This becomes obvious in all that is juxtaposed in an artistic expression. This is evident when one sees how artistic skill strived to express the beautiful, growing and blossoming, youthful and prosperous people. This artistic skill brought the Greek-Latin time particularly far. One can also see how Hellenism was already growing in the first artistic Christian creations, but how simultaneously these artistic creations struggled with what couldn't be captured in the physical world or dealt with artistically. As a result, we see how the perfection of the representation of youth, vitality and prosperity is placed beside the still clumsy representation of death, eternity, including infinity which is the door to it all.

I have put together two motifs from the ancient Christian art of the first centuries, to illustrate what I'm trying to present. Firstly, the “Good Shepherd”:

Statuette of the Good Shepherd
Statuette of the Good Shepherd (Rome, Lateran Museum)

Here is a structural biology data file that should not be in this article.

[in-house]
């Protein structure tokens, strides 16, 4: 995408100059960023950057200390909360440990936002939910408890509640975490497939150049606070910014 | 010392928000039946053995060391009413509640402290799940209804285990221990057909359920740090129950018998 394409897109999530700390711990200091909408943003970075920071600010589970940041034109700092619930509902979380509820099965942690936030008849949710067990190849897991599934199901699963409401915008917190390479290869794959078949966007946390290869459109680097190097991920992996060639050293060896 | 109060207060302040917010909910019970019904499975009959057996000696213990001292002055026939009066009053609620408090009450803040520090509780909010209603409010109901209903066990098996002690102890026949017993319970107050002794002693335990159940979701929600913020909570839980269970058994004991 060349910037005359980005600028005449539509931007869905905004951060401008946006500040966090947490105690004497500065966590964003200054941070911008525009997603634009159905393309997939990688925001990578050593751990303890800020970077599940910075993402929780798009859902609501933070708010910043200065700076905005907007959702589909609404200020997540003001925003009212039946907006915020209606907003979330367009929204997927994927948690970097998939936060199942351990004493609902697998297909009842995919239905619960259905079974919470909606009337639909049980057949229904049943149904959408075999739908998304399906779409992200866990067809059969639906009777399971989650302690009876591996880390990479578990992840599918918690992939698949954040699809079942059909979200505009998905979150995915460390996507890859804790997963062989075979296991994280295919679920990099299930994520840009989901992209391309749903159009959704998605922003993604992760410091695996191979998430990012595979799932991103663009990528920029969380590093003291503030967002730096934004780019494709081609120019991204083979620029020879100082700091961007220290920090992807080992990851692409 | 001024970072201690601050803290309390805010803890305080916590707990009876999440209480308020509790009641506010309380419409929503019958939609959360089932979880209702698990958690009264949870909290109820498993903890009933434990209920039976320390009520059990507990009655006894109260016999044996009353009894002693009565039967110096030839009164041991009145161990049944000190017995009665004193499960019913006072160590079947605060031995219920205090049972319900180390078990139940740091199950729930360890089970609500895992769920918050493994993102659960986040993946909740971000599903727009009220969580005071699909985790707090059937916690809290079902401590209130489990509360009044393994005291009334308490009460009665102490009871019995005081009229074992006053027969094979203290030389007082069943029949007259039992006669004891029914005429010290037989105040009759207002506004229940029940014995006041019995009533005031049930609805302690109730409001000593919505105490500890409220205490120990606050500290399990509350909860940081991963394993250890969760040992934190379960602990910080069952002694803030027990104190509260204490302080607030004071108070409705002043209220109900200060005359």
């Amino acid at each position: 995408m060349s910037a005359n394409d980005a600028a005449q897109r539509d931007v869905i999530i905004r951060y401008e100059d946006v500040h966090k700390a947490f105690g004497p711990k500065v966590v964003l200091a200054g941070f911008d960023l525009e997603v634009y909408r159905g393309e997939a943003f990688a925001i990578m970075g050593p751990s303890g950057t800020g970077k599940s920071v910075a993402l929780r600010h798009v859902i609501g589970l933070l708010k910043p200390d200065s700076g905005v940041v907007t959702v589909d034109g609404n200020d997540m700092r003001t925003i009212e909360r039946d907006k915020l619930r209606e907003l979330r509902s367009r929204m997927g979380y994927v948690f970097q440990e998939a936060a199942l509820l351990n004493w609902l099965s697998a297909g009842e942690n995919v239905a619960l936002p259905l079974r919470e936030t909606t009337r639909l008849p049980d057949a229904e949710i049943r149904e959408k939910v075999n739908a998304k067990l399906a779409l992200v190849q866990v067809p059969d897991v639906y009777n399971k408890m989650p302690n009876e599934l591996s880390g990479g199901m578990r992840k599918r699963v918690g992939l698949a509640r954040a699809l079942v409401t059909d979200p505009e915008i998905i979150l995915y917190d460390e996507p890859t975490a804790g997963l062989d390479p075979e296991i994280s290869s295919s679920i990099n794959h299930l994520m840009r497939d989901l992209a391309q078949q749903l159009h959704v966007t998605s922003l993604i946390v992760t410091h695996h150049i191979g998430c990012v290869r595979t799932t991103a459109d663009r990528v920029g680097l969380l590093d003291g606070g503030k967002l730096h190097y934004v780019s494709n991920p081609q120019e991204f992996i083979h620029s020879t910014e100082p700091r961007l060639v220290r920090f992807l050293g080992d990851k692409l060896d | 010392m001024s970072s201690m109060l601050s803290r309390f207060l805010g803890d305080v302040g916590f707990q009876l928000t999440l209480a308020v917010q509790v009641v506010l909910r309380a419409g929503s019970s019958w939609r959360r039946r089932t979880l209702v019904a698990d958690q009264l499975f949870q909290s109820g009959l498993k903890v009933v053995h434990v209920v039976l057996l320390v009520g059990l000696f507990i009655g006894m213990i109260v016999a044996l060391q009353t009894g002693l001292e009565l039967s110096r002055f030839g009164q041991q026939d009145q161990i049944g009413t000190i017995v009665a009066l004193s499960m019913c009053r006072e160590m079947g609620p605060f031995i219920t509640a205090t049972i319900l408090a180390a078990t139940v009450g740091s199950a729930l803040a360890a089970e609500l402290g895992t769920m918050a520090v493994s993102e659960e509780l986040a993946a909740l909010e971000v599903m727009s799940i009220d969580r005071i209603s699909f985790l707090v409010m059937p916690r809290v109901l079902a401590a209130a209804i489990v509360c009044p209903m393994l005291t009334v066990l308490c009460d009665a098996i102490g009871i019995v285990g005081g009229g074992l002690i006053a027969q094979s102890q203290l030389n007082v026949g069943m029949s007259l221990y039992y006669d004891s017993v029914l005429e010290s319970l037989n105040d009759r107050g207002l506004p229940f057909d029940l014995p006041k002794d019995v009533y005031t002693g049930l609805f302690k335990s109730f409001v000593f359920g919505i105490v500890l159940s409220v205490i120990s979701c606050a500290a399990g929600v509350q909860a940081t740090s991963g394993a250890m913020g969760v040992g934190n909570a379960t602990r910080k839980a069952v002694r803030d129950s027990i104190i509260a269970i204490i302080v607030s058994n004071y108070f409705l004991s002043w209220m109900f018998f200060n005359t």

... a statue to be found in Lateran, in which you can see how the artistic skill is presented in the growing, blossoming and prospering element, the vitality as it grows within the Christian art; if one believes that the Jesus figure is linked to the “Good Shepherd”. Greek art was dedicated to life, dedicated to depicting the world of the senses with the human being as the highest accomplishment of life, who in death will grasp the consciousness which alone will give access to infinity, eternity, and the supernatural. One can see how they tried to adapt this to Apollo, Pallas Athene and Aphrodite who really represented youthful blossoming, growing and thriving, how this development wants to merge with the other form, yet still holding on to the striving in the artistic sense, with death, the infinite, towards the supernatural. This is the echo in art which came out of the sense world and became the magnificent flowering in the 4th post-Atlantic epoch.

Now we take another artwork carved out of wood—coming from about the same time period—the representation of the crosses on Golgotha:

Crucifixion, (Relief, Wood—a door in Santa Sabina, Rome)

Christ on the cross, between the two thieves.

If you look at it you realize how unskilful it looks in comparison with the previous image. The mystery of Christianity could not be mastered artistically, it still had the work of an entire century ahead. During the very first centuries of Christianity one finds such inadequate representations of the central mystery of Christianity.